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Pick   Listen
verb
Pick  v. t.  (past & past part. picked; pres. part. picking)  
1.
To throw; to pitch. (Obs.) "As high as I could pick my lance."
2.
To peck at, as a bird with its beak; to strike at with anything pointed; to act upon with a pointed instrument; to pierce; to prick, as with a pin.
3.
To separate or open by means of a sharp point or points; as, to pick matted wool, cotton, oakum, etc.
4.
To open (a lock) as by a wire.
5.
To pull apart or away, especially with the fingers; to pluck; to gather, as fruit from a tree, flowers from the stalk, feathers from a fowl, etc.
6.
To remove something from with a pointed instrument, with the fingers, or with the teeth; as, to pick the teeth; to pick a bone; to pick a goose; to pick a pocket. "Did you pick Master Slender's purse?" "He picks clean teeth, and, busy as he seems With an old tavern quill, is hungry yet."
7.
To choose; to select; to separate as choice or desirable; to cull; as, to pick one's company; to pick one's way; often with out. "One man picked out of ten thousand."
8.
To take up; esp., to gather from here and there; to collect; to bring together; as, to pick rags; often with up; as, to pick up a ball or stones; to pick up information.
9.
To trim. (Obs.)
To pick at, to tease or vex by pertinacious annoyance.
To pick a bone with. See under Bone.
To pick a thank, to curry favor. (Obs.)
To pick off.
(a)
To pluck; to remove by picking.
(b)
To shoot or bring down, one by one; as, sharpshooters pick off the enemy.
To pick out.
(a)
To mark out; to variegate; as, to pick out any dark stuff with lines or spots of bright colors.
(b)
To select from a number or quantity.
To pick to pieces, to pull apart piece by piece; hence (Colloq.), to analyze; esp., to criticize in detail.
To pick a quarrel, to give occasion of quarrel intentionally.
To pick up.
(a)
To take up, as with the fingers.
(b)
To get by repeated efforts; to gather here and there; as, to pick up a livelihood; to pick up news.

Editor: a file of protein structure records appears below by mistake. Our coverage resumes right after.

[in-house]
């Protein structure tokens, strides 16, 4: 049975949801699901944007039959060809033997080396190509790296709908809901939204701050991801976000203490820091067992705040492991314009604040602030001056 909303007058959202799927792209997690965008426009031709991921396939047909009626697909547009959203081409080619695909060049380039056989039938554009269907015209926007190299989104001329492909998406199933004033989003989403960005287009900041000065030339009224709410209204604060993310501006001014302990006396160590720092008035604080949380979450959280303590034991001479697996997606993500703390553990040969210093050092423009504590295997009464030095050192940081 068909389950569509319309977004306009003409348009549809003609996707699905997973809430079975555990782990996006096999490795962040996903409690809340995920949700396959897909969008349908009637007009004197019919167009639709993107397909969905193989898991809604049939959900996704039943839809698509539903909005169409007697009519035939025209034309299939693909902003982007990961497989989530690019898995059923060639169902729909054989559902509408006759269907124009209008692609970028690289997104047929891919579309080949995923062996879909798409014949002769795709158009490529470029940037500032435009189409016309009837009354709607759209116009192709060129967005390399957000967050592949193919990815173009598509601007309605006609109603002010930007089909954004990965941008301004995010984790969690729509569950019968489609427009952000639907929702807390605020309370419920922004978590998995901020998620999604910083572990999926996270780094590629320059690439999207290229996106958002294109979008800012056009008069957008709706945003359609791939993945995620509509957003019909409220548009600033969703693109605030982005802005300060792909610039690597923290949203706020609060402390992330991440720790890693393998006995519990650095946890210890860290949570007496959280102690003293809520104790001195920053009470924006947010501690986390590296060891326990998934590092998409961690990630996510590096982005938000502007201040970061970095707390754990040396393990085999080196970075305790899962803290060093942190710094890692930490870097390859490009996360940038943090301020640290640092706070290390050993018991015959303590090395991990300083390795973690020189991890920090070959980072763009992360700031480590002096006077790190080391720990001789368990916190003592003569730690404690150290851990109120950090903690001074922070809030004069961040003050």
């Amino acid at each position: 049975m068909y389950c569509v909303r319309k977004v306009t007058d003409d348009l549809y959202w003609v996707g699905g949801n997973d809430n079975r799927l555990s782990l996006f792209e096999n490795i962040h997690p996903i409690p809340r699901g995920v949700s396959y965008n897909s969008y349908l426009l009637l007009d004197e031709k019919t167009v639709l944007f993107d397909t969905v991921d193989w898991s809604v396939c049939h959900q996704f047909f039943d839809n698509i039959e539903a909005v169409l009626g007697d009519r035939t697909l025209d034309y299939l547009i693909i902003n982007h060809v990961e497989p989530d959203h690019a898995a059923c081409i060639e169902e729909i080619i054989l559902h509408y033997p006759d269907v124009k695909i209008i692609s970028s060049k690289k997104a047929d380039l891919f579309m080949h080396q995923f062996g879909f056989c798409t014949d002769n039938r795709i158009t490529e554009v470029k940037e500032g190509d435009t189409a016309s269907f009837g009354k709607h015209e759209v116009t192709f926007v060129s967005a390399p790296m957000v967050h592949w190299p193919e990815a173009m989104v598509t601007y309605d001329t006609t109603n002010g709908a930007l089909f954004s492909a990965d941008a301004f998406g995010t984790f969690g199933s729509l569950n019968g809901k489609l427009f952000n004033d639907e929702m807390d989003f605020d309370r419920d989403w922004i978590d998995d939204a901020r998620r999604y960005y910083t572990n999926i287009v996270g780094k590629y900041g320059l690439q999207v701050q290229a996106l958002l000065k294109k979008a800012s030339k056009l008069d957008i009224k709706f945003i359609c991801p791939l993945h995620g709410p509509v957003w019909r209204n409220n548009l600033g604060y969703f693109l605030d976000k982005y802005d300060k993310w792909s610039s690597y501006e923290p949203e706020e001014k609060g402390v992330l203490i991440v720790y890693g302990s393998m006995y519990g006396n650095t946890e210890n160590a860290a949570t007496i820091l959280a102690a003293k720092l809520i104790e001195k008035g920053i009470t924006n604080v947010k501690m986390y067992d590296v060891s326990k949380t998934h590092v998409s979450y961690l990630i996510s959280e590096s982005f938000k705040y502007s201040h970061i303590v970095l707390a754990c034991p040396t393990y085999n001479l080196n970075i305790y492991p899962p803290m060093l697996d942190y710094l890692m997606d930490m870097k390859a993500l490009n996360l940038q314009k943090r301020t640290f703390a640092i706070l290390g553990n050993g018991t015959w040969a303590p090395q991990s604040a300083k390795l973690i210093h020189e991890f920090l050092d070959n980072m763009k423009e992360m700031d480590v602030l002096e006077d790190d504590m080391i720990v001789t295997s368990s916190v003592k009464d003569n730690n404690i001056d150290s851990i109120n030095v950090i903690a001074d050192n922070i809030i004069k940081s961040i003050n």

Collaborative International Dictionary of English 0.48








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"Pick" Quotes from Famous Books



... Allingham himself, told me, in the early days of our acquaintance, how in remote Ballyshannon, where he was a clerk in the Customs, in evening walks he would hear the Irish girls at their cottage doors singing old ballads, which he would pick up. If they were broken or incomplete, he would add to them or finish them; if they were improper he would refine them. He could not get them sung till he got the Dublin Catnach of that day to print them, on long strips of blue paper, like old songs, ...
— Library of the World's Best Literature, Ancient and Modern, Vol. 1 • Charles Dudley Warner

... such a term could be applied to Mr. Lincoln) one who did not know him might have called him indolent. He would pick up a book and run rapidly over the pages, pausing here and there. At the end of an hour—never, as I remember, more than two or three hours—he would close the book, stretch himself out on the office lounge, and with hands under his head and eyes shut he would digest the mental ...
— The Every-day Life of Abraham Lincoln • Francis Fisher Browne

... of objects of considerable value, the discussions which arose were keen and stormy: it was necessary to be agreed not only as to the amount, but as to the nature of the payment to be made, and to draw up a sort of invoice, or in fact an inventory, in which beds, sticks, honey, oil, pick-axes, and garments, all figure as equivalents for a bull or a she-ass. Smaller retail bargains did not demand so many or such complicated calculations. Two townsfolk stop for a moment in front of a fellah who offers onions and corn in a basket for sale. The first appears to possess no other ...
— History Of Egypt, Chaldaea, Syria, Babylonia, and Assyria, Volume 2 (of 12) • G. Maspero

... Galbraith was absent. They hurried into the room whence the noise had come. A board was wrenched from the wall there, disclosing a hollow that had been used for a hiding-place, and on the floor lay young Galbraith with a sack of Spanish coins in his hand. His father stooped to pick him up, but staggered back in horror, for the young man's life had gone. A post-mortem examination revealed no cause of death, and a rustic jury again laid it to a ...
— Myths And Legends Of Our Own Land, Complete • Charles M. Skinner

... very good of you to offer, Jervis, but I think I will go alone. I want to run over these notes and get the facts of the case arranged in my mind. When I have done that, I shall be ready to pick up new matter. Knowledge is of no use unless it is actually in your mind, so that it can be produced at a moment's notice. So you had better get a book and your pipe and spend a quiet hour by the fire while I assimilate the miscellaneous mental feast that we have just enjoyed. And you might ...
— The Mystery of 31 New Inn • R. Austin Freeman